I learned that Katy Perry was dropped from three labels before she found success and that Stephen King’s famous thriller novel “Carrie” had been rejected 30 times before it was published. And perhaps most importantly, Thomas Edison failed 10,000 times before inventing the light bulb. So, there you go! Finally, my son was feeling a little better. Some hugs, kisses, reassurance and time helped heal him.
Fast forward a year, and home came the envelope again.
This time we were both ready. He opened it slowly as my heart beat out of my chest. I crossed my fingers, prayed, and closed my eyes. Please, I thought, don’t put us through this again. He opened the letter. He handed it to me without reading it. From the look in my eyes, he knew.
This time, instead of burying his tear-covered face in his pillow, he looked at me and said, “Mom, I want to go out get some frozen yogurt and then I want us to take this letter and burn it like a bad memory.”
So the two of us went to the kitchen sink with matches in hand and burned the letter. And while he felt the pain of rejection once again, he also felt the success of being able to handle it better.
My now 10-year-old was developing something no one can take away: grit. And the younger you learn it, the better off you will be — and hopefully, you will never give up … because it’s the chances you might miss, if you don’t try.
This is the post excerpt.
On my son’s 9th birthday he hoisted himself up on the kitchen counter with legs dangling. When did he get so tall and so strong, I thought to myself. It was the same counter that houses the drawer he used to crawl into when he was just a year old and looking for Cheerios.
“Mom?” he said, the way he starts every thought he has or question on his mind, “where do you think I’ll go to college?” Just then I felt a pang in my stomach, like he’d thrown a left hook right into my less than perfect gut. It was an emotional left hook. I looked at him and realized, we are halfway there. Halfway to the day (or weeks) I’ll cry my eyes out as my beautiful boy begins a natural stage of his life. A right of passage. When did that happen?
The funny thing is I never really knew if I wanted kids. I wasn’t the one in the group who had a real maternal instinct. I really had no biological clock or even real desire to settle down and get married. Even as my posse of playmates migrated toward marriage, I was fine living my life on my watch. I had a career, I traveled, I worked out – something I didn’t realize would be considered a luxury one day – and I had a full life … Or so I thought.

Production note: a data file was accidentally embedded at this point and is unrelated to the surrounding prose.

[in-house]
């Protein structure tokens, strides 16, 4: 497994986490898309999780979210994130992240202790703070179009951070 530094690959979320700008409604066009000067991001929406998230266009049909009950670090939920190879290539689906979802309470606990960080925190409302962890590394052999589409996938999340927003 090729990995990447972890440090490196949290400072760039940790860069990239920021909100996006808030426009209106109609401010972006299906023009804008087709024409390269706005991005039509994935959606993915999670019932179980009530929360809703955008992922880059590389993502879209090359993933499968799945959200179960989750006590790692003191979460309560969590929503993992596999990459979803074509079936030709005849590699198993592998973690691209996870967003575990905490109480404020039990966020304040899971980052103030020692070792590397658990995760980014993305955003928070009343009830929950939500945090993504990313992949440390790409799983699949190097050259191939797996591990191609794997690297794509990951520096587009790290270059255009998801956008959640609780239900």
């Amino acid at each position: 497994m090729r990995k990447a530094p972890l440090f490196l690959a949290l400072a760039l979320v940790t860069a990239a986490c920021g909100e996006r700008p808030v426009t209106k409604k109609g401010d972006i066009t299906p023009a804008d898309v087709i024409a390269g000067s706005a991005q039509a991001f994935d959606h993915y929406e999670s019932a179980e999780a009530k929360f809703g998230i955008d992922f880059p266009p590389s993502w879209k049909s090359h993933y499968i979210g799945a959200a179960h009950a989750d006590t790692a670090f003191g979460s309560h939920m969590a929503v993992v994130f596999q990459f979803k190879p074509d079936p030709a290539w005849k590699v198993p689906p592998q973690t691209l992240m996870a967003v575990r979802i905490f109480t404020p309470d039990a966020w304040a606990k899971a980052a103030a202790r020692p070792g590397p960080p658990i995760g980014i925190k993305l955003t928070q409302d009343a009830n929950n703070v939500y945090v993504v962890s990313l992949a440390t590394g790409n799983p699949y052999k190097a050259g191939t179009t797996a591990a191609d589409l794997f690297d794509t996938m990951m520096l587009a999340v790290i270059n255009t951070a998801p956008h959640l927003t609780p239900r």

Even though I had a niece and nephew I was very close to, my mother tried convincing me to have a child of my own. She really didn’t care if I did it the conventional way, by getting a husband first. That never really mattered to her. She understood why I loved my life the way it was and having gotten married at 18, she envied how I lived. But when it came to children, “Just think about it” she would say, “I don’t want you to miss out on the most incredible love you’ll ever know.”
Then I met my husband. I was 39 when we were engaged and 40 when we got married. My husband had a son and so now I did as well. That was good enough for me. We were a family. But my mother’s words played over in my head. My husband was all for another child and so I thought why not give it a shot. Maybe what was holding me back was the fear of not being a good parent. I thought I would put it in the hands of the universe. If it was meant to be, it will happen for us. If it doesn’t, well, we’ll see the world.
A few months later, at my birthday dinner, my husband ordered a glass of Pinot Grigio. It was the wine we drank on our first date. It arrived to the table and the smell of it sickened me! The next day at work, I felt like the flu was coming on. My girlfriend insisted I go get a pregnancy test at the drug store downstairs. It was there in the ladies room at work, the blue line stared up at me. I was shocked by the news I was pregnant. Shocked.
Nine months later – or really 10 – somehow they keep that a secret from you – James MacKenzie Chris Mathisen came screaming into the world and racing into my heart. How have 9 years gone by so fast? All those long sleepless nights, thousands of dirty diaper changes, head in the plate meals, temper tantrums, potty training, baths in the sink, turned to baths in the tub turned to showers all alone … It all went by when I blinked.
Now my little boy was asking about colleges. And in a blink, he’ll be standing in a cap and gown. Trace Adkins sings a song called “You’re Gonna Miss This” and thankfully, I learned about it a few years ago. It changed the way I look at time – the good stuff and the tough stuff, because I am gonna miss all of it – because at the end of the day, it’s all good.
My mom was right.